I'm not a big fan of the chickpea but I do appreciate its healthful qualities and try to eat it with some degree of regularity. An amusing doctor - called Dr Schmeully, I do not lie - I once visited in Sydney gave me a good recipe for a chickpea salad when advising me on how to reduce my cholesterol: chickpeas boiled with a couple of red chillies and the rind of one or two lemons, drained, mashed a bit, and some fresh chopped onion and parsley added. I went one step further and added a slug of olive oil, sauteed onion rather than fresh, a dash of salt. Oh, and a few chopped slices of ham.
Thankfully for my arteries, I've recently perfected the art of hommus making, a stellar way to ingest chickpeas, and am not embarrassed to say it's been a hit at every event I've taken it to.
Unfortunately I can't post pictures of my efforts as the last time I tried to make it, for a Lodhi Gardens picnic the other week, the blender jug blew up/I blew up the blender, and the hommus ended up on the kitchen walls. Not too attractive.
Apart from how it tastes, there are a few good things about this recipe. One is, it's healthy; chickpeas are ridiculously good for lowering cholersterol and preventing diabetes. Two, all the ingredients (except for the tahini which you only have to buy once every four or five times) are very easily and readily available at even the most humble and local of Indian grocery stores, meaning no unholy schlepps to Defence Colony or Le Marche or Star Bazaar at 7pm to try to gather ingredients. Consequently we come to three, which is that it's relatively cheap,and makes a massive amount, about twice as much as you might take to a picnic.
2 cups dried chickpeas, soaked overnight*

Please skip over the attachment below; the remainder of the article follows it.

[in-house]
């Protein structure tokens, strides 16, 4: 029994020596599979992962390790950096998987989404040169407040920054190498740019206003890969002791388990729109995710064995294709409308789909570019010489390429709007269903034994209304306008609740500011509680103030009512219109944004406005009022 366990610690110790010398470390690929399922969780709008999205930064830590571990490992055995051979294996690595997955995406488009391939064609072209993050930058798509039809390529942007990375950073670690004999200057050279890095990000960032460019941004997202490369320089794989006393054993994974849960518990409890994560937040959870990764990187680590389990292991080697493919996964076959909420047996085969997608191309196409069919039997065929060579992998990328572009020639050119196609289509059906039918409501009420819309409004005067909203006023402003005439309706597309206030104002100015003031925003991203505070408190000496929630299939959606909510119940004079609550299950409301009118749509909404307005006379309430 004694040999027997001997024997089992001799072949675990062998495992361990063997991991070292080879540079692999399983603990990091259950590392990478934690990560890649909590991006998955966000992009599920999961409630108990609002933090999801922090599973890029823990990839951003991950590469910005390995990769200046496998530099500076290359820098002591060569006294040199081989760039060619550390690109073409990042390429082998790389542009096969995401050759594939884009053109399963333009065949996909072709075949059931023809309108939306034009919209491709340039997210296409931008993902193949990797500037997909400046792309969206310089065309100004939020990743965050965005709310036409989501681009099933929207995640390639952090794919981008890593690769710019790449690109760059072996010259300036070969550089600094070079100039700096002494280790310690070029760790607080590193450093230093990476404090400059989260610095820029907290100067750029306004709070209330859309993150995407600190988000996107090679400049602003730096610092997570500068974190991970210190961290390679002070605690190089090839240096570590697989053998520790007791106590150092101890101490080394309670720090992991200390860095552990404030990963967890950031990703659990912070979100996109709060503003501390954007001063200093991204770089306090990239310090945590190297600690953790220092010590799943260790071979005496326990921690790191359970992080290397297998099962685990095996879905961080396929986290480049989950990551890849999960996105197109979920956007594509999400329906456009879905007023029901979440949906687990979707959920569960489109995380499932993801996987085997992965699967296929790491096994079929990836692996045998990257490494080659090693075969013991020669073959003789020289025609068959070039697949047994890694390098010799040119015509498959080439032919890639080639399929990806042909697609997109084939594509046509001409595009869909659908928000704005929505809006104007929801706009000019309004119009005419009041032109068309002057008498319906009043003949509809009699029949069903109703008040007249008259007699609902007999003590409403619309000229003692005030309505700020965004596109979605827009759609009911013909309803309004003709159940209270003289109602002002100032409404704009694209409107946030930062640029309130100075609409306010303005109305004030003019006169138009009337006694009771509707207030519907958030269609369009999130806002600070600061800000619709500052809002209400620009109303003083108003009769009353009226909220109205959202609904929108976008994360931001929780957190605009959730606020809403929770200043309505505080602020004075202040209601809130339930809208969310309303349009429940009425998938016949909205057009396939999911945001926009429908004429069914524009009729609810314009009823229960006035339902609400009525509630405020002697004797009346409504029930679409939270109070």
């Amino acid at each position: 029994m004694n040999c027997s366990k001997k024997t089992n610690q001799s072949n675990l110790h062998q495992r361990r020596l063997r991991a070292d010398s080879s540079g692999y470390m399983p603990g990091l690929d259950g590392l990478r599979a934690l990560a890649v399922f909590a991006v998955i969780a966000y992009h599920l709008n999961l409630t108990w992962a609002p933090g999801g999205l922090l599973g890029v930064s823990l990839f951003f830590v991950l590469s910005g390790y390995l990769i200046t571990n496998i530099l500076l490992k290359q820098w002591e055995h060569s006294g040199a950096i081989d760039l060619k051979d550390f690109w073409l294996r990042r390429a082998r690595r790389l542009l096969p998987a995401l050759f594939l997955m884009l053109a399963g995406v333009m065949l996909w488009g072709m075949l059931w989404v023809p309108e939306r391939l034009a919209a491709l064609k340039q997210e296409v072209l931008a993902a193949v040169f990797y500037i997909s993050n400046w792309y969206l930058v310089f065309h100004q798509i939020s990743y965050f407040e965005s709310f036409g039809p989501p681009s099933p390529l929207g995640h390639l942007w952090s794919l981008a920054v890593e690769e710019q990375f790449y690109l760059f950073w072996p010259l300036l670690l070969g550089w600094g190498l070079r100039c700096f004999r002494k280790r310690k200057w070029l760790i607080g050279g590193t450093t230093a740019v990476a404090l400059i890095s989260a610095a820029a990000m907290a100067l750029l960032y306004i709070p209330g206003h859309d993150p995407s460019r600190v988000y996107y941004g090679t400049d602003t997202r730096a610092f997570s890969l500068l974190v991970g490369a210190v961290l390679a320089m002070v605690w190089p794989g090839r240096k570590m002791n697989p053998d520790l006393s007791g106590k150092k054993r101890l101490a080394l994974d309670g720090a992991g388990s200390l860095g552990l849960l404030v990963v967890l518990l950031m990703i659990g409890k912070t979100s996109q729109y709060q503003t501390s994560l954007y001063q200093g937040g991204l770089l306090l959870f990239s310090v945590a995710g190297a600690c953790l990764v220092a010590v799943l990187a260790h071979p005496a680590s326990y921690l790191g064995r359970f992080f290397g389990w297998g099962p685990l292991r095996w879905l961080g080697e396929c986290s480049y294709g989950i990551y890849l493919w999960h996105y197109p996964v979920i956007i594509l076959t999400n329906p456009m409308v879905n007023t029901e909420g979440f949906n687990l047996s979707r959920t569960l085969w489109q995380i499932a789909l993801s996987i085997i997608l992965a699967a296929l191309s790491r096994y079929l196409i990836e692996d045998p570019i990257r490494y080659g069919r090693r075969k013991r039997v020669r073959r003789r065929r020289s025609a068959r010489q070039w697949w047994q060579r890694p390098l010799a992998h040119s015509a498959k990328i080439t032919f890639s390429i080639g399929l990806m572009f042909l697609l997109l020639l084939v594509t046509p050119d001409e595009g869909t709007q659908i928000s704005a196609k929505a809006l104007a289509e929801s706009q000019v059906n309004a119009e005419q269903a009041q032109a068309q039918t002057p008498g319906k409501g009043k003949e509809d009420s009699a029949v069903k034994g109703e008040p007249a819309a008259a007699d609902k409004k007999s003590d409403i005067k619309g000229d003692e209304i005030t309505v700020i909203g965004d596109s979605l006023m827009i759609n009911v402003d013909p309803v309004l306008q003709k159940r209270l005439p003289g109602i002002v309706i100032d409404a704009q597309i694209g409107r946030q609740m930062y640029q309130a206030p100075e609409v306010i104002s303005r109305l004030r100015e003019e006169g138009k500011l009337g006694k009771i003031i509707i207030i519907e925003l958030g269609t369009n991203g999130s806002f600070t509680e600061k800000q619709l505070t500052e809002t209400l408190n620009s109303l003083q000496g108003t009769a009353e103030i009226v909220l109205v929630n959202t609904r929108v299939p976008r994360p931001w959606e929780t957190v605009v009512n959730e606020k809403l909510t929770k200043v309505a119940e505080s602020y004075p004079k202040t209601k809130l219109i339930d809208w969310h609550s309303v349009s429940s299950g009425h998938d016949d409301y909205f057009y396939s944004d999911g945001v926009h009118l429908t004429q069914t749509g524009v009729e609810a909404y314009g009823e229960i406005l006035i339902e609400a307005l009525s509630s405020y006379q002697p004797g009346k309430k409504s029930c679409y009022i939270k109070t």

a pinch of salt (maybe two pinches)
3-5 garlic cloves, depending on taste (I prefer more rather than less)
3/4 cup tahini**
1/2 cup freshly squeezed lemon juice***
1/2 cup of filtered water, plus around another 1/2 cup more as needed
1/4 to 1/2 teaspoon chilli powder
A slug of good quality extra virgin olive oil
Rinse the soaked chickpeas well in a few changes of water, then put in saucepan, cover with water and add the salt. Bring to boil and simmer over a medium heat for two to three hours, until the chickpeas are soft enough to squash between your fingers. Skim any foam that rises to the top and discard.
While they're boiling, chop garlic cloves and place in blender or food processor. Add tahini, lemon juice and water, whizz.
Once the chickpeas have been drained and cooled, add them to the bowl along with the chilli powder and process again - add more water if it gets a bit heavy and sticky. Taste for salt, add salt if needed.
This bit is vital: once all mixed together, give another whirl in the blender for a minute or so: this will get some air into the mixture and make it light and fluffy.
Serve topped with a sprinkle of chilli powder, a glug of olive oil and perhaps a bit of chopped parsley.
Try oven-roasting the garlic cloves for a bit of a caramelised flavour.
Substitute sweet or smoked paprika, if you have any, for the chilli powder.
Add ham, which improves almost everything.
* to make things a bit quicker and easier you could substitute with two tins of chickpeas; just drain, rinse and boil for about 10-15 minutes to get rid of any residue.
**tahini is not terribly hard to find: it's always available at Star Bazaar at Kailash Colony market; undoubtedly it's available all throughout Khan Market, DefCol Market, Le Marche. I've also been surprised to see it in smaller, less expat-oriented grocery shops around the place. It's about 350rs for a big jar.
***squeezing those itsy little Indian lemons is the hardest part of the recipe; sometimes I cheat and bulk it out with a few shakes of bottled lemon juice.